“Housework sucks!” wrote a young friend of my granddaughter, on her Facebook status.
This prompted a plethora of thoughts about how dreadfully we must have failed this generation, especially in the area of appreciating the opportunity to work.
How many times I have been served by a kid who didn’t want to be there, worked only for money and couldn’t wait for his hours to be over!
Housework doesn’t pay–at least not with immediate monetary reward–yet it must be done. Like other mundane tasks, the reward is in knowing it is a job well done.
One of my stepdaughters explained to me how she detested housework and put it off until it was a huge chore. “If I wash dishes, we just dirty them up again,” she complained. “We mess the bed up every day. Laundry is never caught up for more than a few hours.” She wanted to know why my attitude was different.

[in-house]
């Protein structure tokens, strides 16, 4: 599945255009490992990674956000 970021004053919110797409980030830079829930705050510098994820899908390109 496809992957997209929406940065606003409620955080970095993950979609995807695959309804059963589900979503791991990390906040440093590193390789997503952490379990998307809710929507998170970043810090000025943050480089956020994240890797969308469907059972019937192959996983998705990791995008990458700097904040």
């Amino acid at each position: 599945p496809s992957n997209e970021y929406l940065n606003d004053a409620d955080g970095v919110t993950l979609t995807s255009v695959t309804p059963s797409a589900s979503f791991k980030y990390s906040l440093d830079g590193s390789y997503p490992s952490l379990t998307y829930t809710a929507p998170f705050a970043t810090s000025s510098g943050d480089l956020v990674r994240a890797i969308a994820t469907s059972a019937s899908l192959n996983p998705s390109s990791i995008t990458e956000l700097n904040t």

At a loss for words because I’d never thought about this before, I finally managed, “It makes me feel good.” That didn’t communicate with her so I tried again.
“I look at the clean house, the finished product, and it makes me feel good. When things are messy or dirty or undone, I don’t feel good. I take a few seconds to admire the folded laundry or the clean floor. Sometimes that’s all we get–that few seconds!”
I think this principle is applicable to the work spent in writing. Every writer wants the affirmation of publication. Yet, if I wrote solely for the sake of dollars earned, I’d never write poetry because it doesn’t pay well, and I’d be a very frustrated author because most of what I write isn’t publishable, never mind payable. It’s a labor of love.